Somalia

Press conference by Emergency Relief Coordinator on humanitarian situation in Somalia

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Calling the recent violence in Mogadishu "some of the worst that's been seen in that city for the last 16 years", John Holmes, United Nations Under-Secretary-General for Humanitarian Affairs and Emergency Relief Coordinator, said the country's Transitional Federal Government must give humanitarian aid workers access to the capital, so they could distribute desperately needed food and water to the estimated 320,000 people forced to flee the fighting -- about one-third of the country's population.

He told correspondents at a Headquarters press conference that insecurity, as well as instances of poor cooperation from the Transitional Federal Government, meant that United Nations agencies and non-governmental organizations were unable to gain access to those who had fled the capital, or even to the emergency supplies warehoused in Mogadishu. Aid groups had been denied access to the K50 and Merka airports around Mogadishu, and assistance was reaching only an estimated 60,000 of those displaced. Many of them were women, children and elderly persons reportedly forced to "rent" space under trees for shelter.

The World Food Programme (WFP) had been prevented from distributing food in Afgoye to 32,000 people because the relevant authorities had not given the necessary clearance, he said. Aid workers also faced difficulty getting through checkpoints. "I hope that position is now changing," Mr. Holmes said, adding that he had met with Government authorities on Monday. "They have assured us of their full support for humanitarian access and humanitarian workers, but that remains to be seen, whether it's translated into practice."

He said more than 321,000 civilians had fled Mogadishu since 1 February, as fighting between Government forces and insurgents -- including indiscriminate artillery fire and shelling of residential areas -- wreaked havoc on the capital. According to the International Committee of the Red Cross, 1,000 wounded people had been admitted to Mogadishu's two main hospitals in the first three months of 2007, including almost 200 this past weekend. Exacerbating the problem was a large-scale outbreak of acute watery diarrhoea, and in some instances, cholera in south and central Somalia.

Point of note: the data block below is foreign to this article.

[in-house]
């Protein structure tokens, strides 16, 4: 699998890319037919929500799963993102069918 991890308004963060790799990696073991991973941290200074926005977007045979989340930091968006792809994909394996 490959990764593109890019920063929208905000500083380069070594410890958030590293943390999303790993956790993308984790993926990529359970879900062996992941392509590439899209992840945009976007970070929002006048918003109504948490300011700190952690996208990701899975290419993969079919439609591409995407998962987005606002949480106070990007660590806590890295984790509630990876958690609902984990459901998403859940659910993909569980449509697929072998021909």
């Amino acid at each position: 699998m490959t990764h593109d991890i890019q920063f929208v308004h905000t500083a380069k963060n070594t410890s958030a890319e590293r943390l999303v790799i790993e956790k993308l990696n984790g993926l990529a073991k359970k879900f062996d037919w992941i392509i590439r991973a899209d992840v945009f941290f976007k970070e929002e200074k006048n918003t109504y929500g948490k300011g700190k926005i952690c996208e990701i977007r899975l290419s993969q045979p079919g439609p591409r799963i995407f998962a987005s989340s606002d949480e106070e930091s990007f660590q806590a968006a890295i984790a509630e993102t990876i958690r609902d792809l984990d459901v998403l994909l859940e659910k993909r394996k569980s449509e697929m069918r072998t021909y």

Mr. Holmes, who had briefed the Security Council on the situation earlier in the day, said the international community had delivered approximately one third of the $262 million sought by the consolidated appeal for Somalia for displaced civilians. But more funds were needed, not only for food and water, but also for health care and protection, which had received little funding thus far. The Emergency Relief Coordinator called on all parties to the conflict to respect international humanitarian law.

He noted that Secretary-General Ban Ki-moon had urged an immediate ceasefire on the ground, while the Security Council sought to beef up the African Union peacekeeping presence in Somalia to 6,000 troops, up from the approximately 1,000 Ugandan soldiers already monitoring the situation.

Responding to a question about plans for the possible evacuation of civilians to safe havens in Yemen, or other practical applications under the "responsibility to protect" civilians caught in the crossfire, he reaffirmed that Governments had retained the primary responsibility to ensure the protection of civilian populations. The humanitarian priority was to gain access to those in need, in order to deliver assistance to them.

For information media - not an official record